This acceptation of the signification of this passage contradicts the idea that the wind Euroclydon blew from a northerly quarter, as it must in such case have driven the vessel from the island, and not towards it, as it appears to have done. The course of the wind from the south-east would impel the ship towards the island of Crete, though not so directly but that they might weather it, as they in fact did, and got clear, though it appears that they incurred some risk of being wrecked, when running under, or to the south of the island of Clauda, or Gaudos, which lies opposite to the port of Phenice, the place


Julian Pe- pestuous wind, called Euroclydon".

riod, 4773. Vulgar Æra,


15 And when the ship was caught, and could not bear
up into the wind, we let her drive.

where they proposed to winter.-See Kuinoel Comm. in Lib. Hist.
N. T. in loc.-the dissertation on St. Paul's voyage.-Ap. Class.
Journ. No. 38, p. 202, and Bryant. Wolfius quotes at length
the passage in Boisius, referred to by Kuinoel.

This wind is generally supposed to be that tempestuous and
uncertain wind, which blows from all directions, and is called a
Levanter. The Euroclydon," says Dr. Shaw, "seems to have
varied very little from the true east point; for, as the ship could
not bear avropadμtiv, loof up, against it, ver. 15. but they
were obliged to let her drive, we cannot conceive, as there are
no remarkable currents in that part of the sca, and as the rud-
der could be of little use, that it could take any other course
than as the winds directed it. Accordingly, in the description
of the storm, we find that the vessel was first of all under the
island of Clauda, ver. 16. which is a little to the southward of the
parallel of that part of the coast of Crete, from whence it may be
supposed to have been driven; then it was tossed along the bot-
tom of the Gulph of Adria, ver. 27. and afterwards broken to
pieces, ver. 41. at Melita, which is a little to the northward of
the parallel above mentioned; so that the direction and course
of this particular Euroclydon, seems to have been first at east
by north, and afterwards pretty nearly east by south."

The learned Jacob Bryant (a) examines at great length the decision of Dr. Bentley, who endeavoured to prove that the Euroclydon was the same as Euro-Aquilo, in the Vulgate; and though it is not found in any table of the winds among either the Greek or Roman writers, nor in the temple of the winds of Andronicus Cyrrhestes, at Athens, that it corresponded to the wind Cœcias Kauriaç. Mr. Bryant contends there was no such wind as Euro-Aquilo. An anonymous writer, No. 38, of the Class. Journ. has drawn up the argument in a very satisfactory


The Latin Vulgale translation, that of Castalio, and some others, render the word Euroclydon, by Euro-Aquilo, a word found no where else, and inconsistent in its construction with the principles on which the names of the intermediate or compound winds are framed. Euronotus is so called, as intervening between Euro and Notus, and as partaking, as was thought, of the qualitics of both. The same holds true of Libonotus, as being interposed between Libs and Notus. Both these compound winds lie in the same quarter, or quadrant of the circle, with the winds of which they were composed; and no other wind intervenes. But Eurus and Aquilo are at ninety degrees distance from each other; or, according to some writers, at fifteen degrees more, or at 105 degrees; the former lying in the south-east quarter, and the latter in the north-east; and two winds, one of which is the east cardinal point, intervene, as Cæcias and Subsolanus. The Carbas of Vitruvius occupies the middle point between Eurus and Aquila, in his scheme of the winds; but this never had, nor could have, the appellation of Euro-Aquilo, as it lies in a different quarter, and the east point is interposed, which could scarcely have been overlooked in the framing of a compound appellation. The word Euroclydon is evidently composed of Eurus, or Evpos, the south-east wind, and kλvov, a wave, an addition highly expressive of the character and effects of this wind, but probably chiefly applied to it when it became typhonie or tempestuous. Indeed the general character under which Eurus is described, agrees perfectly with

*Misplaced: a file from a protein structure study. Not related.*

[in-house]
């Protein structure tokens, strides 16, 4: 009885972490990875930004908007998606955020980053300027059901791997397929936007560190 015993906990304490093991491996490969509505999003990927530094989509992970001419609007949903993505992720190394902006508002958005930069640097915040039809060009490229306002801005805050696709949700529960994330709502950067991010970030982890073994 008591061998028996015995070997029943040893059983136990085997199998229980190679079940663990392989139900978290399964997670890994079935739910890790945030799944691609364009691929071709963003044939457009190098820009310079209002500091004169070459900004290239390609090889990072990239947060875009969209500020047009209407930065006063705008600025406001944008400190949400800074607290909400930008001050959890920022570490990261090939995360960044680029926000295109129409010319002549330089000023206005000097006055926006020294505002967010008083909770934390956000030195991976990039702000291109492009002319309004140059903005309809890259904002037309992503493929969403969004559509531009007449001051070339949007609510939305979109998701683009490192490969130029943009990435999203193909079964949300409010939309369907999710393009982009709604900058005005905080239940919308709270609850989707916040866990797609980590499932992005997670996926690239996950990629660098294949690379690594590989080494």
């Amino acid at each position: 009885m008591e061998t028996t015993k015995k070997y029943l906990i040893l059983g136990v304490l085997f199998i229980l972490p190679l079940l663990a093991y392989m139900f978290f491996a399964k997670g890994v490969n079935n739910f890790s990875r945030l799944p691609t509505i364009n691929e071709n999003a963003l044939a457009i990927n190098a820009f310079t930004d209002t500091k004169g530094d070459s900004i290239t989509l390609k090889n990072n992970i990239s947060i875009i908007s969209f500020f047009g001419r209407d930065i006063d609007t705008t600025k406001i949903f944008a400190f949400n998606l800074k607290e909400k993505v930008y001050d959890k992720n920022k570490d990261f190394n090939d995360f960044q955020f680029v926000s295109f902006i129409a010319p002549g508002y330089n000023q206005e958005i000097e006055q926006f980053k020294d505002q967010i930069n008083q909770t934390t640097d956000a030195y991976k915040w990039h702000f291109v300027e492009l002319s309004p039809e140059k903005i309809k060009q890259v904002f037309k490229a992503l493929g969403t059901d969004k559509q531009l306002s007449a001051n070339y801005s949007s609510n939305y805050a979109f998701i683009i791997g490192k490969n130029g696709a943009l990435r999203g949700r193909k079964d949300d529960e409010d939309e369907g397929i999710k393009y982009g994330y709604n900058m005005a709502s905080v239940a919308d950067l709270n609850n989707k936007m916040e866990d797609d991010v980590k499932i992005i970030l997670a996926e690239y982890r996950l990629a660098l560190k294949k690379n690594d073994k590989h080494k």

Julian Pe

16 And running under a certain island which is called Cesarea. riod, 4773. Clauda, we had much work to come by the boat: Vnigar Era,


17 Which when they had taken up, they used helps, undergirding the ship; and, fearing lest they should fall into the quicksands, strake sail, and so were driven.

18 And we being exceedingly tossed with a tempest, the next day they lightened the ship;

19 And the third day we cast out with our own hands the tackling of the ship.

20 And when neither sun nor stars in many days appeared, and no small tempest lay on us, all hope that we should be saved was then taken away.

21 But after long abstinence, Paul stood forth in the midst of them, and said, Sirs, ye should have hearkened unto me, and not have loosed from Crete, and to have gained this harm and loss.

22 And now I exhort you to be of good cheer: for there shall be no loss of any man's life among you, but of the ship.

23 For there stood by me this night the angel of God, whose I am, and whom I serve,

24 Saying, Fear not, Paul; thou must be brought before Cesar: and, lo, God hath given thee all them that sail with thee.

25 Wherefore, sirs, be of good cheer: for I believe God, that it shall be even as it was told me.

26 Howbeit, we must be cast upon a certain island.

27 But when the fourteenth night was come, as we
were driven up and down in Adria3, about midnight the
shipmen deemed that they drew near to some country:

the description of the effects of the wind which caused the dis-
tress related in the account of this voyage.

(a) Bryant's Analysis of Mythology, vol. v.p. 330–341. Shaw's Travels,
4to. edit. p. 329. edit. 2. p. 331. Dissertation on St. Paul's Voyage, &c.
No. 38, of the Class. Journ. Etym. M. тupwv yáp ¿siv ǹ т ávéμe opóôρa
πνοὴ, ὃς καὶ εὐροκλύδων καλεῖται. and Hesychius τυφών· ὁ μέγας
ἄνεμος. The Alexandrian MS. and the Vulgate read for εὐροκλύδων-
túρakúλwv, Euro-Aquilo. ap. Kuinoel.

5 The island on which St. Paul was shipwrecked was in Adria. Kuinoel, and the commentators who adopt the general opinion, that St. Paul was wrecked at the African Malta, interpret Adria, in a very wide sense, of the sea between Greece, Italy, and Africa, in such manner, that the Ionic, Cretic, and Sicilian seas, are comprehended under that appellation. Bryant, in his dissertation above referred to, limits the application of the word, to the waters of the gulf, still called the Adriatic.

The Adriatic Sea in early ages comprehended only the upper
part of the Sinus Ionicus, where was a city and a river, both
called Adria, from one of which it took its name. It afterwards

was advanced deeper in the gulf; but never so engrossed it as
to lose its original name. It was called for many ages promis-
cuously, the Adriatic and Ionian Gulf. Thucydides (lib. i.),
Theophrastus (Hist. Plant. lib. viii. cap. x.), and Polybius (lib.